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Owners of unregistered pit bulls in Taiwan face fines

Importing and raising pit bulls banned last year, but law did not take effect until March

A pit pull in Taiwan. (New Taipei City Government photo)

A pit pull in Taiwan. (New Taipei City Government photo)

TAIPEI (Taiwan News) — Owners of two breeds of dogs in Taiwan will be fined up to NT$250,000 (US$8,169) from Wednesday (March 1) for failing to register and neuter or spay the animals.

A one-year grace period ended on Tuesday (Feb. 28) for a rule that bans raising or importing American Pit Bull Terriers and American Staffordshire Terriers following a string of mauling incidents. Violators risk a fine between NT$50,000 and NT$250,000, pursuant to the Animal Protection Act (動物保護法).

Those who already have such dogs are required to have them neutered or spayed and registered before they can be allowed to keep them. It is also mandatory to report the death of the canines as well as a change in ownership or location.

As of Tuesday, 33 pit pulls in New Taipei and 28 in Taitung had not been neutered or spayed, according to CNA. Meanwhile, a New Taipei resident surnamed Hsieh (謝) was slapped with a NT$75,000 fine for a repeat offense last month for not muzzling their pit bull, which was kept outside and previously attacked a neighbor's dog.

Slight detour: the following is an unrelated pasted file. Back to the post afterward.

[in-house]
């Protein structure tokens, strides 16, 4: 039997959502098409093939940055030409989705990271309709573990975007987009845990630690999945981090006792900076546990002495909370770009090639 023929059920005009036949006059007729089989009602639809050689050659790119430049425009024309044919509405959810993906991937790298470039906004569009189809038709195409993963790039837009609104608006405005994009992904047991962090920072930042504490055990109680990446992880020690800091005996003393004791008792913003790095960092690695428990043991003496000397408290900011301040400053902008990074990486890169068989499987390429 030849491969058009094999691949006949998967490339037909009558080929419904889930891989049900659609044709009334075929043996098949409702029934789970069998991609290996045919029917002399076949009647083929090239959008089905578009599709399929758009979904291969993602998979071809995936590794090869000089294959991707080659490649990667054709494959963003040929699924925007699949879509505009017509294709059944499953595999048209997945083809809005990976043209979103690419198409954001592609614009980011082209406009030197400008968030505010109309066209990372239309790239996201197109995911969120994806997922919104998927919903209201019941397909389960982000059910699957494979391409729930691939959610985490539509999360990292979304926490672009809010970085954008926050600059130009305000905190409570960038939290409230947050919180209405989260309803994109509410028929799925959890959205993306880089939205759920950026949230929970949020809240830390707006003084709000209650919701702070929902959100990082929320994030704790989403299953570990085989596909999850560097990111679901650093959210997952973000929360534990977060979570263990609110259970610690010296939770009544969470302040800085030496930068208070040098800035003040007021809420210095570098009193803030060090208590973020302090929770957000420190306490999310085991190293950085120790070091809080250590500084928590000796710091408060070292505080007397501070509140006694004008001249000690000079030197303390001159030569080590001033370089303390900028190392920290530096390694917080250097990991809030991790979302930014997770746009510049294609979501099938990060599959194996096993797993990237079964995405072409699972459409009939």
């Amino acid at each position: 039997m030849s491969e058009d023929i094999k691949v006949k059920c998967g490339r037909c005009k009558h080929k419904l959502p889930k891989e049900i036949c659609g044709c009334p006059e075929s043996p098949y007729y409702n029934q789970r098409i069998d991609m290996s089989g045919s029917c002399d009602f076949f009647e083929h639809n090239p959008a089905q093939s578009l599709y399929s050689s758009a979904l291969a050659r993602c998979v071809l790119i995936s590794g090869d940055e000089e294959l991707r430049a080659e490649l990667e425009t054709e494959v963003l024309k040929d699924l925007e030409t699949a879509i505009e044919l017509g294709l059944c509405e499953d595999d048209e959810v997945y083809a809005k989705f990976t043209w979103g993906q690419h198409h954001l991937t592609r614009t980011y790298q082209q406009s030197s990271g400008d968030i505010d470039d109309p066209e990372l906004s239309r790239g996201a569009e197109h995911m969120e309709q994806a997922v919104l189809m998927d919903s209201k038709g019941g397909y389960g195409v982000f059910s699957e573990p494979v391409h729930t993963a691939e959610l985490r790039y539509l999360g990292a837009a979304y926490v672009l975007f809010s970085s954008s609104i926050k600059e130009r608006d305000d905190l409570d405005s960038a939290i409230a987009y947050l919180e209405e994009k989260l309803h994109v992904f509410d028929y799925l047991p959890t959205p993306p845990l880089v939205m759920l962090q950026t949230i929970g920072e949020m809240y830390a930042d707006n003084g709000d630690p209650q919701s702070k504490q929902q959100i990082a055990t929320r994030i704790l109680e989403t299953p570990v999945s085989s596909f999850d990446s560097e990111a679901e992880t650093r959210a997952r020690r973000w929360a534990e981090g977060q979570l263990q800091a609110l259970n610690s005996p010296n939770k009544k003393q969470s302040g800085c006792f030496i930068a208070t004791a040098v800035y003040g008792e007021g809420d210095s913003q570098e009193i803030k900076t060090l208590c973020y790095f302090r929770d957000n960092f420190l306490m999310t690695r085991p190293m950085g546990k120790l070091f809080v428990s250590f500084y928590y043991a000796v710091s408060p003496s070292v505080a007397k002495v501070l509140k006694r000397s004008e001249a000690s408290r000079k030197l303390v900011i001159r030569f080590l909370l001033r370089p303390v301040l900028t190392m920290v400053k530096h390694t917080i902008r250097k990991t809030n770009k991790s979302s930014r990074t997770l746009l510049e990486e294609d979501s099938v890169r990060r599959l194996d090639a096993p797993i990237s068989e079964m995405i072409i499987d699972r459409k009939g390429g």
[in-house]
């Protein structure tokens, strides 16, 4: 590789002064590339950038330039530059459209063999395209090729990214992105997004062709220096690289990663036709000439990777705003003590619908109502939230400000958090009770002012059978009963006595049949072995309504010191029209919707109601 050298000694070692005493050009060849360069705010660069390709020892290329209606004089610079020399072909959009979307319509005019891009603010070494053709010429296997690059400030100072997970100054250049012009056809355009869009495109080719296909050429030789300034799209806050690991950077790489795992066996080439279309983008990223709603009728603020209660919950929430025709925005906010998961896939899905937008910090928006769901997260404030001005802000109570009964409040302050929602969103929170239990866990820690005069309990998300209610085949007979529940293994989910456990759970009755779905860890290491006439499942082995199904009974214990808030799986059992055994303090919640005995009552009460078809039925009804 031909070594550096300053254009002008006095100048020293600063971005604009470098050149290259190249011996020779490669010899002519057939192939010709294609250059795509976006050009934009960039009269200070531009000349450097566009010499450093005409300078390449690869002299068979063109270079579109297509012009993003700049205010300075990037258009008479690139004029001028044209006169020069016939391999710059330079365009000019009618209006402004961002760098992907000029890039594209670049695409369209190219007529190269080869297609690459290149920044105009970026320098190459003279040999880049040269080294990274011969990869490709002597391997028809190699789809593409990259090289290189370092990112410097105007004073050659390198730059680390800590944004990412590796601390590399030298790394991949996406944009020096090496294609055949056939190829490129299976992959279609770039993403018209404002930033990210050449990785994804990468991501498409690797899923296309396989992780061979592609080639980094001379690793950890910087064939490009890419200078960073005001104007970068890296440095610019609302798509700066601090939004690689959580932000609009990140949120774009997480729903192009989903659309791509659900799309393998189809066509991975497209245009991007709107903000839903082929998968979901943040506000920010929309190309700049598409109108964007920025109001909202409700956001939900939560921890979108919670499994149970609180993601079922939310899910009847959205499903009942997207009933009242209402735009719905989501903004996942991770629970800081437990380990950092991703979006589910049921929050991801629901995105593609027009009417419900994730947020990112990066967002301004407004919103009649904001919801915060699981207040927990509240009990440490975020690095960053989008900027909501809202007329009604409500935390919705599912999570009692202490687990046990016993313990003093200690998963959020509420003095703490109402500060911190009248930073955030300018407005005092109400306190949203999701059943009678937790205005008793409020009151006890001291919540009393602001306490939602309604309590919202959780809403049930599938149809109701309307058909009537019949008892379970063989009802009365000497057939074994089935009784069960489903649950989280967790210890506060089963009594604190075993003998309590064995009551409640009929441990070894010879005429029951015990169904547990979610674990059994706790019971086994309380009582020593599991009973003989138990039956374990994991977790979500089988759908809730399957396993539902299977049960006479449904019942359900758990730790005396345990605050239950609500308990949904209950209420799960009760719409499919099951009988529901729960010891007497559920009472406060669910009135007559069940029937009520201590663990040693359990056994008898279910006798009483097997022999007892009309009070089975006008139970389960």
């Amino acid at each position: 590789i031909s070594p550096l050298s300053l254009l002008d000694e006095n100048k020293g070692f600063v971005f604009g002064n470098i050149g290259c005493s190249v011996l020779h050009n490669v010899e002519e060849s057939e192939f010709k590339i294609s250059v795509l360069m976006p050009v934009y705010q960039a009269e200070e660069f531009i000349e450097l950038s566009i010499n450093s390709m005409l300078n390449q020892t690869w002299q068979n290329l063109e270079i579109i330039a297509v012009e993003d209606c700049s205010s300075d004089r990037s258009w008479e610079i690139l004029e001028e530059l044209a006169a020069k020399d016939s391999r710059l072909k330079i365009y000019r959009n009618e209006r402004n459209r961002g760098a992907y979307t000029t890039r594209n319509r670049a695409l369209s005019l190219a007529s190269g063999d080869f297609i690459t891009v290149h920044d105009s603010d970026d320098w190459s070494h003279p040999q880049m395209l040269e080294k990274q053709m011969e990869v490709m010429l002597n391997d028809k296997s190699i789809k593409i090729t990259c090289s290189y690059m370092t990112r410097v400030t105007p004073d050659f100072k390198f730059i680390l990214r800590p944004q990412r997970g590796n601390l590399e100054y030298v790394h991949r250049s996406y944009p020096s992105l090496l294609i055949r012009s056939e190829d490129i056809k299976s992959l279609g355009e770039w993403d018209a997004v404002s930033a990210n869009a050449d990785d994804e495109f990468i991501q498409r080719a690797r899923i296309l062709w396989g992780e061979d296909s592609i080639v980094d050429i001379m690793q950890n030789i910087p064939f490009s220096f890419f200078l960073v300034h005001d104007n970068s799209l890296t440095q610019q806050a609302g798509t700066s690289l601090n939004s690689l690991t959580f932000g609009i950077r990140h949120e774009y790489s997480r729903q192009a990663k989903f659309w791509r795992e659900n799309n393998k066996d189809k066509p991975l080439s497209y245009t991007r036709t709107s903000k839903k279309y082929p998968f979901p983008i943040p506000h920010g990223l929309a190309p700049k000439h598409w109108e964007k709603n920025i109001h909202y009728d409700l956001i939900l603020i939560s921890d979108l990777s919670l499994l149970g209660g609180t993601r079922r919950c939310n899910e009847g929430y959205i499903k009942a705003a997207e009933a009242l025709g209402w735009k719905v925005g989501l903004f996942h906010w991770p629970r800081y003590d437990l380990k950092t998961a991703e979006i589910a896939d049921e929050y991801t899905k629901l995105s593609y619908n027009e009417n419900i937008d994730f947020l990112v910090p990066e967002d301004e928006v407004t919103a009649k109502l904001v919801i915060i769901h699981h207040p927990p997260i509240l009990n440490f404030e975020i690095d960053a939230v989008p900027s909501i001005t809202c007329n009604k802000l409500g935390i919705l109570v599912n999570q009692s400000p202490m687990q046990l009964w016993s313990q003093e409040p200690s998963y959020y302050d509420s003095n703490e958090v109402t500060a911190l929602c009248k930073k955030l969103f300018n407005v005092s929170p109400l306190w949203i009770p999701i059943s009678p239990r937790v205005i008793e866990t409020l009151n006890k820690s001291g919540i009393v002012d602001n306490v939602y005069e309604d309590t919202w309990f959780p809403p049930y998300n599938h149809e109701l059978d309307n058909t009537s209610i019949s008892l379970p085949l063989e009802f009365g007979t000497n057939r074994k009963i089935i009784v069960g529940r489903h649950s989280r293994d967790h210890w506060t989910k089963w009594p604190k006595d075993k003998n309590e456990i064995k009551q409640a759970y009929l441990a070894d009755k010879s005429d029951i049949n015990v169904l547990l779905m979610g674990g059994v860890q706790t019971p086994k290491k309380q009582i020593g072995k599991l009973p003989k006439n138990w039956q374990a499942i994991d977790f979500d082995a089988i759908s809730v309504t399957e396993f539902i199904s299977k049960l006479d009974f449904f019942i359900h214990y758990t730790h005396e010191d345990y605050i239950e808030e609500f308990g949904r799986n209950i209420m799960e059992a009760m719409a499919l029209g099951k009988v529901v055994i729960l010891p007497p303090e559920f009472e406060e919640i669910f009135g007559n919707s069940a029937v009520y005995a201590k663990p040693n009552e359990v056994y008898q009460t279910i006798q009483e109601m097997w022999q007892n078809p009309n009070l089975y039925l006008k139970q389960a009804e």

Taiwan currently lists six dog breeds as dangerous, including the Pit Bull Terrier (American Pit Bull Terrier or American Pit Bull, and American Staffordshire Terrier), Japanese Tosa, Dogo Argentino, Neapolitan Mastiff, Fila Brasileiro, and Mastiff (Tibetan Mastiff, Bull Mastiff, Cane Corso, and Dogue de Bordeaux).

Dogs from these six breeds should be muzzled, leashed with a strap no more than 1.5 meters long, and accompanied by adults when appearing in public places, per the Council of Agriculture.